Oakton grad goes from the sales floor to the design desk

Claire Wood In Boston. Photo: Pamela Hersch
Claire Wood in Boston. Photo: Pamela Hersch

She’s Got the World on a Shoestring

The stories of women’s closets bursting at the seams with pair after pair of shoes of every style and color are legendary. Sex and the City’s Carrie Bradshaw made the lust for Manolo Blahniks or Jimmy Choos standard household fare. Sexy, stylish and always a fashion statement, shoes are not just a wardrobe staple. They are an expression of who the wearer is and where the wearer is going.

To Claire Wood, a native Virginian, shoes are as important in her life as they ever were to Carrie.  It’s just a different kind of shoe – and a different life.  From high school on, running shoes, not heels or espadrilles or sandals, have been a defining factor in Woods’ existence.  Earlier in life, she wore them and then sold them, and now, she makes them. Wood is the senior footwear product manager in Performance Running at New Balance in Boston and is as happy as Imelda Marcos checking out the 3000 pairs of shoes in her closet.   

A serious field hockey player at Oakton High School, a young Wood had visions of becoming a collegiate field hockey player. Running was nothing more than an afterthought. She ran indoor and outdoor track to train, and she worked at Footsteps of Reston part-time to make money. Running and shoes were simply side interests that she never thought in her wildest dreams would amount to anything.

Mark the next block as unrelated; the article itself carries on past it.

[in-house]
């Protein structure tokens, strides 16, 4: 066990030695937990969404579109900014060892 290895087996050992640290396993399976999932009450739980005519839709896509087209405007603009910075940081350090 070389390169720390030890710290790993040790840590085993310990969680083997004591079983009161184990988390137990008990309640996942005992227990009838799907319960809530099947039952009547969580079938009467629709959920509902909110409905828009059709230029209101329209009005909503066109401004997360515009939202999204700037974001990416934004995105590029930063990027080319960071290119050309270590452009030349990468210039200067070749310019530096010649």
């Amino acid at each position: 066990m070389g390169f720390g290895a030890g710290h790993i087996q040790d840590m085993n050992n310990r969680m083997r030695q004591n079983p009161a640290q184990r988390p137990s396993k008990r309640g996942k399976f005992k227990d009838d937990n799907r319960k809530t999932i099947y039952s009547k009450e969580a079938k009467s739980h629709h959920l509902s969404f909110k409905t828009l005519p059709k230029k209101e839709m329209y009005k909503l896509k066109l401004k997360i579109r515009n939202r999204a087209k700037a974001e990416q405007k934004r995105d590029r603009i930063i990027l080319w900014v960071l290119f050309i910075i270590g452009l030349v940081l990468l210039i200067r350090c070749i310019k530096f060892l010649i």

Things began to change during her senior year in high school. Terry Weir, her coach her senior year of high school and now coach at George Washington University, strongly encouraged her to pursue a running career in college, instead of her intended goal of playing field hockey. Confused and unsure if she was ready to change her mind, she agreed to visit some colleges with strong running programs. She got the bug. Wood ended up walking on for cross country and track at James Madison University, and her fate was sealed. She was a runner.

“I ended up a full-blown runner, running 80 miles a week,” Wood said. 

As her collegiate running career in college blossomed, Wood’s transformation to a running shoe aficionado unfolded. The transformation was an organic one. Wood’s job at Footsteps kept her working over breaks and during the summers. Owner of the local running shop, Paul Zink, was also an assistant coach at the time helping out surrounding schools, including Oakton. Zink was impressed by Wood’s great attitude and curious nature about running and shoes.

“I would teach her about the shoes and she picked up things quickly, like how the shoes worked mechanically,” Zink said. “I would let her sit on shoe presentations when reps came in each year and she would ask a lot of questions.”

Her experience from the running store began to seep into her track and field life and her track and field life seeped into how she looked at the shoes she sold. From all her time working in running stores, and running on tracks, roads and grass, she became more and more curious about running shoes and how they served the people that wore them. Wood wanted to know why shoes were made the way they were made. Her coach at JMU, Dave Rinker, capitalized on Wood’s unique set of talents and he began having her watch other teammates run and give them tips for shoes that would be best suited to the individual’s needs.